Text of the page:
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Randomised controlled trial
Adding very low nicotine content cigarettes to nicotine replacement therapy and behavioural support increases abstinence at 6 months after the quit date
  1. Sharon Cummins
  1. Department of Family and Preventive Medicine, University of California, San Diego, La Jolla, California, USA
  1. Correspondence to: Dr Sharon Cummins
    Department of Family and Preventive Medicine, University of California, San Diego (UCSD), 9500 Gilman Drive, MC0905, La Jolla, CA 92093-0905, USA; scummins{at}ucsd.edu

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Commentary on Walker N, Howe C, Bullen C, et al. The combined effect of very low-nicotine content cigarettes, used as an adjunct to usual Quitline care (nicotine replacement therapy and behavioural support), on smoking cessation: a randomised controlled trial. Addiction 2012;107:1857–67.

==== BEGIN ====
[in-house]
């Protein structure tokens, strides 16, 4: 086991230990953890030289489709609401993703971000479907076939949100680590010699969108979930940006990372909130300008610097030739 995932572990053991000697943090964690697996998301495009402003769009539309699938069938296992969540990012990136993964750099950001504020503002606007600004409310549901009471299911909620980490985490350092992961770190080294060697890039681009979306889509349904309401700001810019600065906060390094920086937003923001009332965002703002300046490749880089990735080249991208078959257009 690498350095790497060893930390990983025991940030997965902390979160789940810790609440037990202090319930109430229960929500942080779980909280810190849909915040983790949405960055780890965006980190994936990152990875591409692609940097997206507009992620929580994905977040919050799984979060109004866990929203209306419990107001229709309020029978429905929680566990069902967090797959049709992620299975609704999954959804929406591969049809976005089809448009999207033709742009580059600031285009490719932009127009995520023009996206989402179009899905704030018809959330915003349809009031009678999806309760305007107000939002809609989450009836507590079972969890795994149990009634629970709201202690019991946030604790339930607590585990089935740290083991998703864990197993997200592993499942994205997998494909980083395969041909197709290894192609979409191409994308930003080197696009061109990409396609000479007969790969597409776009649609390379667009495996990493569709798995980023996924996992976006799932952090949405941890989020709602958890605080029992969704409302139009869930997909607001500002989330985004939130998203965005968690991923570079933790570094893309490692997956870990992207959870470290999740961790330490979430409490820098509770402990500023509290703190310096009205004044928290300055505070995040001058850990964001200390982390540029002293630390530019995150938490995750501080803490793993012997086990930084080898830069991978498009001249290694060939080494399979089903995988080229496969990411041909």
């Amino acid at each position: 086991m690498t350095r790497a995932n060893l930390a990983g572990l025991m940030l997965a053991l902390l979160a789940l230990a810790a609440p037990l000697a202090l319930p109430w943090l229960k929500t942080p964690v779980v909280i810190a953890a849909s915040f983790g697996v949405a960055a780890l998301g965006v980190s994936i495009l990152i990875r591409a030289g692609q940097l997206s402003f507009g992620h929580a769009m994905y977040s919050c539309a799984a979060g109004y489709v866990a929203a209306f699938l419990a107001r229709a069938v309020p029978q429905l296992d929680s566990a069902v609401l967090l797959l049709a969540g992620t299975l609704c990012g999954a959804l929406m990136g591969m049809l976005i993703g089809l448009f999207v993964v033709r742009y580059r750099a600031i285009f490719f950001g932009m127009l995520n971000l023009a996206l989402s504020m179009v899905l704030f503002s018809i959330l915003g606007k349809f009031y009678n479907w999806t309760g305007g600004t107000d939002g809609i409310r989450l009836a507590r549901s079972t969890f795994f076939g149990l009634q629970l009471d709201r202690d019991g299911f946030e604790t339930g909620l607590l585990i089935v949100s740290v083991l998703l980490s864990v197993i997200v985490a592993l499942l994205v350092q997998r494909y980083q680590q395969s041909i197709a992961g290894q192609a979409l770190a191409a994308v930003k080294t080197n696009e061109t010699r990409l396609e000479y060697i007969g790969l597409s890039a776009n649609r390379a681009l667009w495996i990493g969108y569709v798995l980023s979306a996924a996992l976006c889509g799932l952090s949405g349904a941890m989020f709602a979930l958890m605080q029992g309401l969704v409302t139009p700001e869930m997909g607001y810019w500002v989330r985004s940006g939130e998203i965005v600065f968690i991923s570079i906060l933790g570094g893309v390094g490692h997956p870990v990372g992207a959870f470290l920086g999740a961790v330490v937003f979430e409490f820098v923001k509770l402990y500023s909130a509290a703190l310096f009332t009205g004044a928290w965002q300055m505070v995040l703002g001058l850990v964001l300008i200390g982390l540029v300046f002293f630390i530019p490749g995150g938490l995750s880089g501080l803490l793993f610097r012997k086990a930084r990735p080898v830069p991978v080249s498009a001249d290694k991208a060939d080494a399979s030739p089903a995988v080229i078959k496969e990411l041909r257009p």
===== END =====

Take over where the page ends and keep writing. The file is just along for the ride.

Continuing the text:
Implications for practice and research

  • Adding very low nicotine content (VLNC) cigarettes to nicotine replacement therapy (NRT) and behavioural support may help some smokers become abstinent.

  • Use of VLNCs did not increase serious adverse health events when used with NRT.

  • We cannot assume VLNCs would be as safe without NRT because there may be more compensatory smoking.

Context

There are proven interventions to help smokers quit, both behavioural (group, individual, telephone-based counselling) and pharmacological (NRT, medications).1 This study examined using VLNCs to help smokers quit. VLNCs mimic the act of smoking and are thought to address non-nicotine aspects of smoking including hand-to-mouth behaviour, smell, taste and possible addiction …

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